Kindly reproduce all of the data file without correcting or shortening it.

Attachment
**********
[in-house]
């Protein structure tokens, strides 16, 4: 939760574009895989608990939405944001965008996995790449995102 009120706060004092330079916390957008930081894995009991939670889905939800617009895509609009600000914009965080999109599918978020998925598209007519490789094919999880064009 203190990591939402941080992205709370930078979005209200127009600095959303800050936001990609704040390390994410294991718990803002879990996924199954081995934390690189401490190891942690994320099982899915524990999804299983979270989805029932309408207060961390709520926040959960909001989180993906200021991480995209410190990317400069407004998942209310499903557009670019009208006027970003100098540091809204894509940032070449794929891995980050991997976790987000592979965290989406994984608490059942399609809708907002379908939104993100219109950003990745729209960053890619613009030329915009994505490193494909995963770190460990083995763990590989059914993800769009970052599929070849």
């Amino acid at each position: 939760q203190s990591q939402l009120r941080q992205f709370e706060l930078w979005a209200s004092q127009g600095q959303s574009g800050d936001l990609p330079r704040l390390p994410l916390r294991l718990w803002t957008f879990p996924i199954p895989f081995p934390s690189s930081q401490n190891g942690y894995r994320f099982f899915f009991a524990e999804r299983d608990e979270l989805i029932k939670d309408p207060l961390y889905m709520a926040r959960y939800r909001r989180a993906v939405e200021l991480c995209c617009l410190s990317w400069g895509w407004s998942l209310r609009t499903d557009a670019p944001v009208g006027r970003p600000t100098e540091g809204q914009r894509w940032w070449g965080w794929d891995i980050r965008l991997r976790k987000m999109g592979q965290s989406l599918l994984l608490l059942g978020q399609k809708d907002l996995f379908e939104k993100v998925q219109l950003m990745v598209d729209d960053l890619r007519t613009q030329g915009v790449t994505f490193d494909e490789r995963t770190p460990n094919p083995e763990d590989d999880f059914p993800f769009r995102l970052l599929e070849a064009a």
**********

[in-house]
């Protein structure tokens, strides 16, 4: 939760574009895989608990939405944001965008996995790449995102 009120706060004092330079916390957008930081894995009991939670889905939800617009895509609009600000914009965080999109599918978020998925598209007519490789094919999880064009 203190990591939402941080992205709370930078979005209200127009600095959303800050936001990609704040390390994410294991718990803002879990996924199954081995934390690189401490190891942690994320099982899915524990999804299983979270989805029932309408207060961390709520926040959960909001989180993906200021991480995209410190990317400069407004998942209310499903557009670019009208006027970003100098540091809204894509940032070449794929891995980050991997976790987000592979965290989406994984608490059942399609809708907002379908939104993100219109950003990745729209960053890619613009030329915009994505490193494909995963770190460990083995763990590989059914993800769009970052599929070849």
């Amino acid at each position: 939760q203190s990591q939402l009120r941080q992205f709370e706060l930078w979005a209200s004092q127009g600095q959303s574009g800050d936001l990609p330079r704040l390390p994410l916390r294991l718990w803002t957008f879990p996924i199954p895989f081995p934390s690189s930081q401490n190891g942690y894995r994320f099982f899915f009991a524990e999804r299983d608990e979270l989805i029932k939670d309408p207060l961390y889905m709520a926040r959960y939800r909001r989180a993906v939405e200021l991480c995209c617009l410190s990317w400069g895509w407004s998942l209310r609009t499903d557009a670019p944001v009208g006027r970003p600000t100098e540091g809204q914009r894509w940032w070449g965080w794929d891995i980050r965008l991997r976790k987000m999109g592979q965290s989406l599918l994984l608490l059942g978020q399609k809708d907002l996995f379908e939104k993100v998925q219109l950003m990745v598209d729209d960053l890619r007519t613009q030329g915009v790449t994505f490193d494909e490789r995963t770190p460990n094919p083995e763990d590989d999880f059914p993800f769009r995102l970052l599929e070849a064009a």